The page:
If a new report is to be believed and a previous rumor which we covered, Apple is planning to shift production of the A6, which is believed to be the company’s next-generation mobile processor, away from Samsung, in light of patent disputes between the two companies.
Apple’s current mobile processor, the Apple A5, although designed by the Cupertino company, is manufactured exclusively by Samsung: it’s been this way ever since the company has begun engineering its own processor that goes into all of Apple’s iOS-powered devices, namely the iPod touch, the iPhone and the iPad. According to a source familiar with the matter, Apple might be getting ready to contract another supplier to manufacture its next-generation chip, known in the tech world as the “A6” (although it’s being reported today that it might have a different name). The new supplier is rumored to be TSMC, which also manufactures processors for ARM Holdings, another prominent chip developer.
Moving away from Samsung can prove to be difficult, since the Korean Company owns some of the intellectual property used by Apple, as pointed out by Fubon Securities analyst William Wang, who suggested that the Cupertino company might instead only shift partially away from Samsung, granting TSMC a smaller percentage of the overall orders:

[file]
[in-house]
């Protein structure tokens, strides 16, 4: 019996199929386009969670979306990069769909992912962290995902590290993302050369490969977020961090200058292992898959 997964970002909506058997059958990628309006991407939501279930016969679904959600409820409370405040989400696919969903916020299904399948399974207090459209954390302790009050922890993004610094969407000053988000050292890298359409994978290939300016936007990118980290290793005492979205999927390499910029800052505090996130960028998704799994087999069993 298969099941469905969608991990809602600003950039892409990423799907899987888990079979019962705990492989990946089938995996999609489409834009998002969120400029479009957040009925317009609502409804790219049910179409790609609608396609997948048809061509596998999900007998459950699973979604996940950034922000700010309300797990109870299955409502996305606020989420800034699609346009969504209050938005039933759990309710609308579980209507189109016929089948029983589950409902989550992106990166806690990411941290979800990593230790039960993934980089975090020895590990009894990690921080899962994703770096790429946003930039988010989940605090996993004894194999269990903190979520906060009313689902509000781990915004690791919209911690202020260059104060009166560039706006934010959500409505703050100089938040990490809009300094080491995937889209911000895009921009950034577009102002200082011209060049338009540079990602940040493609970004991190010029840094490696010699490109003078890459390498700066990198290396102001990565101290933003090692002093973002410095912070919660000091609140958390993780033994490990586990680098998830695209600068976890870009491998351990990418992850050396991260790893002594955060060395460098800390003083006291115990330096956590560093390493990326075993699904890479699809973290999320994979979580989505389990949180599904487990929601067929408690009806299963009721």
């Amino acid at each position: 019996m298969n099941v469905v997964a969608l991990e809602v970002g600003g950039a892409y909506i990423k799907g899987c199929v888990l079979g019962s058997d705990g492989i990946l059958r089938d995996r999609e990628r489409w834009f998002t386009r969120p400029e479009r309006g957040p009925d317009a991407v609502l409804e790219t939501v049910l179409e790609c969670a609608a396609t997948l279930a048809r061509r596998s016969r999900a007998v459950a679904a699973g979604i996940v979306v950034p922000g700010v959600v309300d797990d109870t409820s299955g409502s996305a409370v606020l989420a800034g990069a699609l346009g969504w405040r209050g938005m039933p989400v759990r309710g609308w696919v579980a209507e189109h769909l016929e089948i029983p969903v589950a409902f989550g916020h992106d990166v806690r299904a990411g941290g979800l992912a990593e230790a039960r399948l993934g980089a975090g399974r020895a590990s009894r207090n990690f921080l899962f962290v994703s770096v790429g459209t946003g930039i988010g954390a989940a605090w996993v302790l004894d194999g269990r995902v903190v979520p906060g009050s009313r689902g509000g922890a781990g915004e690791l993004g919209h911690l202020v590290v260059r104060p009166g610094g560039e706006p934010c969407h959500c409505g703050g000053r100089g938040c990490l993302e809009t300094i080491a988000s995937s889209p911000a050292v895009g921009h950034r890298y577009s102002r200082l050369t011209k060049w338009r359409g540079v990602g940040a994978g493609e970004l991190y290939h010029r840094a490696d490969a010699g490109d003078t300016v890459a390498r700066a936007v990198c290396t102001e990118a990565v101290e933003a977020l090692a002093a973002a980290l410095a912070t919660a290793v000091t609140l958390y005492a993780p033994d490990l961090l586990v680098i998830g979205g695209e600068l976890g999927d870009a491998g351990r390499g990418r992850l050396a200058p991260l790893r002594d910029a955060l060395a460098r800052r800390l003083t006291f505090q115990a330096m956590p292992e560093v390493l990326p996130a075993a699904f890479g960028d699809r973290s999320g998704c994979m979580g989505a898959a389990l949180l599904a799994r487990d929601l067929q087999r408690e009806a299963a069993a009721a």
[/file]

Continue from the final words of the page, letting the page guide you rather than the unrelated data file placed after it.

I think TSMC will get the new chip orders, the issue however is allocation. Apple won’t give the whole 100 percent to TSMC. Maybe it’ll allocate only 20-30 percent.
Instead of moving away from Samsung Electronics completely, Apple might instead be looking into diversifying its supply chain, much like it’s doing with the assembly of the iPhone, with more suppliers being awarded contracts. It’s also possible that Apple simply doesn’t hire TSMC to build the same chips that are currently being manufactured by Samsung, in order to avoid possible intellectual property liabilities. Instead, Apple might choose to redesign the whole chip, as speculated by Seo Won-seok, an analyst at NH Investment and Securities in Seoul.
It has to redesign the chipset, which Samsung has been deeply involved from the beginning and has some intellectual property. Apple could try various suppliers but they (Samsung and Apple) need each other and the relationship will continue.
Of course, this change depends on whether TSMC manages to meet the conditions for building Apple chips, such as being able to produce them cheaply with few defected items per batch. Samsung might also begin charging Apple drastically less for building chips in order to remain competitive.
The company that builds the iPhone’s hardware shouldn’t have any difference in user experience at all. Apple conducts supplier changes frequently and none of them are visible once the final product is assembled.